The dreams I dream are often very clear and very intense and sometimes stay with me throughout the morning after. But as quickly as they come into my head they dissipate into the Los Angeles smog as I replace them with my daily mental to-do list which includes NOT driving with my middle finger perched above the steering wheel and purchasing environmentally friendly toilet paper that does not chafe the innocent anuses of my family members. I try my practical best not to read too deeply into any dream I have whether it be good, bad or ugly. Sometimes, for a brief moment I can feel myself getting attached to a certain possible meaning of a dream and passively analyzing the contents and the hidden agenda that my sleepy brain was clearly trying to tell me in bright colors and bumpy Braille.
Did running naked across that lumpy desert moonscape while being chased by an angry school cafeteria lady mean I should start eating more oatmeal with flaxseed? Does the candy apple red Ford Fiero on that cloud above my house represent success and power and my new love for Lady Gaga or does it mean that Aunt Flow will be coming for her monthly visit a bit earlier and a lot faster this month? Did those jangling noises reverberating from the closet last night tell me that wearing costume jewelry every day will help make my book materialize before my eyes and the script will finish itself? Or was it a simple Morse Code message that I really should try a little harder to accessorize and appear more feminine and put together instead of looking like a lazy, out-of-work gym teacher without a car or a bus pass or an iron?
Last month I had a very clear, very specific dream that I got a tattoo. It wasn’t just any tattoo. It was my son’s name written in his own handwriting along with a doodle of his choice. The dream felt so real that when I woke up the next morning I immediately got out of bed and stood naked in front of the full length mirror to see if I matched the Art To Touch Your Heart wall at Otto’s school.
My skin was still as virginal as the day I first went to third base but the tattoo craving had sprouted in my mind. A few nights later I had the dream again and a week later, yet again.
My past relationships with tattoos have been complicated and crooked. My sister was once married to a very famous, very talented tattoo artist whose artwork can be seen on the pelvic bones and butt cheeks of some of the richest and most famous Hollywood has-beens of the 80’s and 90’s. During their rocky and roadie marriage, a storm front of a relationship that produced one wonderful kid and a handful of terribly tacky tattoos, the ex-brother-in-law was always trying to get the needle into me, an expression he thought would sell it harder but only made me run farther and faster.
Since their despicable divorce and his apparent disinterest in wearing anything other than tie-dyed pajama bottoms, food-stained truck stop t-shirts and being a father to my most extraordinary nephew I have had a serious prejudice against permanent ink on skin. Let me clarify, permanent ink on MY skin. Not only could I not see myself embracing an art form beloved by the biggest asshole I knew, I could never think of any one object that I wanted displayed on my body for the remainder of my loopy life.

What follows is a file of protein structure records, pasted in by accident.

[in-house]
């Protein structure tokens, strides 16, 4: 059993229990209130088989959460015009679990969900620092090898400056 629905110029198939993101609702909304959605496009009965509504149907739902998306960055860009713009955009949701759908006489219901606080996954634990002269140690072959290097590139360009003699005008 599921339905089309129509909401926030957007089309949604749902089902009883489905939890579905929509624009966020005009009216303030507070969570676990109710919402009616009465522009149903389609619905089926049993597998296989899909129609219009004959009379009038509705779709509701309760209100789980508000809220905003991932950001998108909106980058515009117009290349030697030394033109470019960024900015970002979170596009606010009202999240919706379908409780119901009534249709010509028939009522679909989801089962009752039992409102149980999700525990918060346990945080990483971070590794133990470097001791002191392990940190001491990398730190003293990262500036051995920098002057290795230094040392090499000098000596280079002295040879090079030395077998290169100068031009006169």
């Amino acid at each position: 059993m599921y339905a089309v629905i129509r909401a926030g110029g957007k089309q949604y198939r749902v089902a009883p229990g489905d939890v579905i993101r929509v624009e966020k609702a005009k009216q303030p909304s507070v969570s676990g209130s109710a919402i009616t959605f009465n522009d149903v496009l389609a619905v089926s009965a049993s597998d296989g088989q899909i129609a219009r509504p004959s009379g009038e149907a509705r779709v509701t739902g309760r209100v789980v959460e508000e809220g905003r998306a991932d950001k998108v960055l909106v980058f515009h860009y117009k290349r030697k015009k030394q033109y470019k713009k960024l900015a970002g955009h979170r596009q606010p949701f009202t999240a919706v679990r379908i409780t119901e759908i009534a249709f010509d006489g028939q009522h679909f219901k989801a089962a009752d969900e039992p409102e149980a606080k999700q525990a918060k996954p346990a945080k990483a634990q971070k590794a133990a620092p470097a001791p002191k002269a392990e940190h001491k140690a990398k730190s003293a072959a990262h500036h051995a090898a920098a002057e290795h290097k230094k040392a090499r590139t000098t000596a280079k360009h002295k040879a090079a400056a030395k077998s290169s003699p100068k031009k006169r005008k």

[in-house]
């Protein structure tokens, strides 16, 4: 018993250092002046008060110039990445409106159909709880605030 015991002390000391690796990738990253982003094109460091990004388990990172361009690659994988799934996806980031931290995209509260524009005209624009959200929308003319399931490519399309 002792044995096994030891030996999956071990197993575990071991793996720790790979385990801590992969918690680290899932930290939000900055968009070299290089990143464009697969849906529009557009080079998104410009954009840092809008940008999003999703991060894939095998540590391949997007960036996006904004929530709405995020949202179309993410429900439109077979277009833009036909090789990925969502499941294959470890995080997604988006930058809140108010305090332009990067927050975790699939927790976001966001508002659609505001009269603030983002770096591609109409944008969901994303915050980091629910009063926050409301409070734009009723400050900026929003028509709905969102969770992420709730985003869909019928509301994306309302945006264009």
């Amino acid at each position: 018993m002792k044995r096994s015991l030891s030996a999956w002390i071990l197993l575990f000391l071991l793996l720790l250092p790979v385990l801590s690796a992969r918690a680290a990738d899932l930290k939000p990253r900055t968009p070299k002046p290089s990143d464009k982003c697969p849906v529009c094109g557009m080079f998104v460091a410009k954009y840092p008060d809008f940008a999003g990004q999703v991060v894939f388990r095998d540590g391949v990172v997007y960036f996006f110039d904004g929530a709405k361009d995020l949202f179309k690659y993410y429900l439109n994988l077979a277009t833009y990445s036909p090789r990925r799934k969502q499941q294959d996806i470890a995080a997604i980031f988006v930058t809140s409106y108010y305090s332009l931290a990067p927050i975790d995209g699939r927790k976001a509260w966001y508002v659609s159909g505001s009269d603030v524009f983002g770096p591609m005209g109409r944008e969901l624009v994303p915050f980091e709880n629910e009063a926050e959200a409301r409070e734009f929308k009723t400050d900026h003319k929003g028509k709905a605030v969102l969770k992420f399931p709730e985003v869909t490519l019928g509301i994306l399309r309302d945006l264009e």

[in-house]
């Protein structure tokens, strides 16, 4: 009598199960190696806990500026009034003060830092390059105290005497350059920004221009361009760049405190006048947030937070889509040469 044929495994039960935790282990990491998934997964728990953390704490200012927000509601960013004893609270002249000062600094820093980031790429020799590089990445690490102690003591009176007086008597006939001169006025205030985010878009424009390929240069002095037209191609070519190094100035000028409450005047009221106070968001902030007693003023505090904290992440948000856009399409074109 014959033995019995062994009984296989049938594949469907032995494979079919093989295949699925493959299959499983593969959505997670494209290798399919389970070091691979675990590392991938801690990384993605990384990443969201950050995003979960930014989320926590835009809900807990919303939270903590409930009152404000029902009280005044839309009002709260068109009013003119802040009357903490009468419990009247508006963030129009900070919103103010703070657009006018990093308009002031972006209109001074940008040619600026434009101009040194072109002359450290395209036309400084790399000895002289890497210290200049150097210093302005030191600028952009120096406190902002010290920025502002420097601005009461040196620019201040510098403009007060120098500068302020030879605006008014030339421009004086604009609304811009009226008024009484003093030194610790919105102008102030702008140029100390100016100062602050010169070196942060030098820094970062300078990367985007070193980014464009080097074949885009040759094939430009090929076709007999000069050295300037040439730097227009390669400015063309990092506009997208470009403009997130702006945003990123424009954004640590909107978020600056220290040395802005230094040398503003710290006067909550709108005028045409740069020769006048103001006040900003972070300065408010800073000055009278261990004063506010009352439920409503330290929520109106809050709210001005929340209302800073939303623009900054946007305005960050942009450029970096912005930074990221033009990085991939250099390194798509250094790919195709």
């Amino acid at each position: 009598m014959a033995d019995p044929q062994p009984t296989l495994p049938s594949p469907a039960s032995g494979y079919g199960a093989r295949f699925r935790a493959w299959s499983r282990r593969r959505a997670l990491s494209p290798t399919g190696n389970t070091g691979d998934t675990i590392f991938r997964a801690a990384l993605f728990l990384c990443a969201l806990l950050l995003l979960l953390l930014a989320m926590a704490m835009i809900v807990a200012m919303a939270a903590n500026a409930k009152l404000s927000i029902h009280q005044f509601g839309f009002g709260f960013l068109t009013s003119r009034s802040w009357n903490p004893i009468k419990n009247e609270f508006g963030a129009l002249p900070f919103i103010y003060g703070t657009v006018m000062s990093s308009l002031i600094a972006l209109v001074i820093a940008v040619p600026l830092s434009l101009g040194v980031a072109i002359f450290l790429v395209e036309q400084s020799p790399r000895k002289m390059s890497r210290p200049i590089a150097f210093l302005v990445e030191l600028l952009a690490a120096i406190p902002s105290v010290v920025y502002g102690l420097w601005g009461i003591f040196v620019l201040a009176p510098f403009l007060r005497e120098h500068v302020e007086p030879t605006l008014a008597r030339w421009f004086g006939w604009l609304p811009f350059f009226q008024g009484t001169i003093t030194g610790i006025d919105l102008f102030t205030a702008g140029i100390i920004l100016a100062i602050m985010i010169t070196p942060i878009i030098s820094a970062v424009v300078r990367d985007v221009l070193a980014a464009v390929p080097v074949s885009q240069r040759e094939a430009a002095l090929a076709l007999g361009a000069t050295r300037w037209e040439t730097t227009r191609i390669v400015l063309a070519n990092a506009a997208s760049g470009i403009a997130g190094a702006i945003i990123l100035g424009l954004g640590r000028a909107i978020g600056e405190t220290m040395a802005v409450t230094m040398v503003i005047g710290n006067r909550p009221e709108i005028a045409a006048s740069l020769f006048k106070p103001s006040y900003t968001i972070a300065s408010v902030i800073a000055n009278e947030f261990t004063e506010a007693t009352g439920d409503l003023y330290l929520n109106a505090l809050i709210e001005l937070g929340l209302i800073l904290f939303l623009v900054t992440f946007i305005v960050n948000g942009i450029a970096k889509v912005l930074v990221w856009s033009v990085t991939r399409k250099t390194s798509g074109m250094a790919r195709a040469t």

That was until the dreams started coming and the lines started drawing. The more I thought about having Otto’s name on my body the happier I became. I wanted to have more than just a lopsided, smirking, c-section scar to remind me of my marvelous monkey. I wanted a tat, man!
But being the over-cautious, over-thinking girl that I am, I made myself a deal that I would wait at least six months before performing Hari-kari on my un-dented dermas. Doing anything drastic, crazy or irreversible has never been in my DNA and I was not about to start with the impulsive, throw-caution-to-the-wind insanity in these early summer days of 2011.
But on our last day in Hawaii, as Dave, Otto and I puttered around Kona killing time before our horrendous, sleep-disturbing red eye flight, I suddenly found myself in a tattoo studio on Main Street telling the girl at the counter to give me Otto’s John Hancock of my right forearm. Ten minutes and ten dollars later I had a cleaned up version of my beautiful boy’s signature in raised ink and I felt indelible, invincible and alive.
|His masterpiece is my medicine.|
Am I crazy? Have I finally lost the last the marbles in my well-worn leather bag? Or is this a lesson in living life and listening to the universe no matter what songs it is singing and how strange the notes may be? Who am I to ignore the noise and drown out the funk?
Okay, to be honest, it is a Henna Tattoo and it didn’t hurt and it will slowly fade and disappear in a few weeks but I truly feel that this is a rehearsal dinner for the way- out wedding I really want. I plan on researching tattoo artists on both coasts and hope to have the best and the brightest batch of letters by the end of the year, or at least by the end of the summer of 2011. That’s six months, right?
P.S. Any and all advice is more than welcome on tattoo artists, fonts, ink colors and overall insanity. Please help me help myself!